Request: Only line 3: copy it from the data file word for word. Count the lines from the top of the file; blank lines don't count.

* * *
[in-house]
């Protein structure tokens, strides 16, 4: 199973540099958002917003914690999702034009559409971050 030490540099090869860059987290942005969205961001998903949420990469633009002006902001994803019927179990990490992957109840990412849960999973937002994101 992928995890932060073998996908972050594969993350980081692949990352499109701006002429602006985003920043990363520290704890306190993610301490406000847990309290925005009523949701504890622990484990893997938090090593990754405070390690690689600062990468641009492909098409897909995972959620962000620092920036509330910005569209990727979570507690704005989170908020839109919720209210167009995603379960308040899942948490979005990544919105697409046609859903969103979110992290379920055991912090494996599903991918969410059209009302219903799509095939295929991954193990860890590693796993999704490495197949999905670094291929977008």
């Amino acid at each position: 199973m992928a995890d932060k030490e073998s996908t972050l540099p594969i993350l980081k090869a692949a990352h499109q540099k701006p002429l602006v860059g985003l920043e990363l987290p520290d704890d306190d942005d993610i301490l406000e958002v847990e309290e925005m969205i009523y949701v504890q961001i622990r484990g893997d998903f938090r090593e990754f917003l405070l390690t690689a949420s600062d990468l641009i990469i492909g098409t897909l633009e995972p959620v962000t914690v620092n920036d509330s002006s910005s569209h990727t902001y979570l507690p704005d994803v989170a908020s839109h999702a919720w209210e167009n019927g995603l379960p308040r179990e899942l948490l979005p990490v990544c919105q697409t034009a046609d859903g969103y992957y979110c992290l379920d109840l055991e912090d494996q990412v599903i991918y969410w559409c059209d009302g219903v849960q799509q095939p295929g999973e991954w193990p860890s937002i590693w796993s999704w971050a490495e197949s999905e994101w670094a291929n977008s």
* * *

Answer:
């Amino acid at each position: 199973m992928a995890d932060k030490e073998s996908t972050l540099p594969i993350l980081k090869a692949a990352h499109q540099k701006p002429l602006v860059g985003l920043e990363l987290p520290d704890d306190d942005d993610i301490l406000e958002v847990e309290e925005m969205i009523y949701v504890q961001i622990r484990g893997d998903f938090r090593e990754f917003l405070l390690t690689a949420s600062d990468l641009i990469i492909g098409t897909l633009e995972p959620v962000t914690v620092n920036d509330s002006s910005s569209h990727t902001y979570l507690p704005d994803v989170a908020s839109h999702a919720w209210e167009n019927g995603l379960p308040r179990e899942l948490l979005p990490v990544c919105q697409t034009a046609d859903g969103y992957y979110c992290l379920d109840l055991e912090d494996q990412v599903i991918y969410w559409c059209d009302g219903v849960q799509q095939p295929g999973e991954w193990p860890s937002i590693w796993s999704w971050a490495e197949s999905e994101w670094a291929n977008s």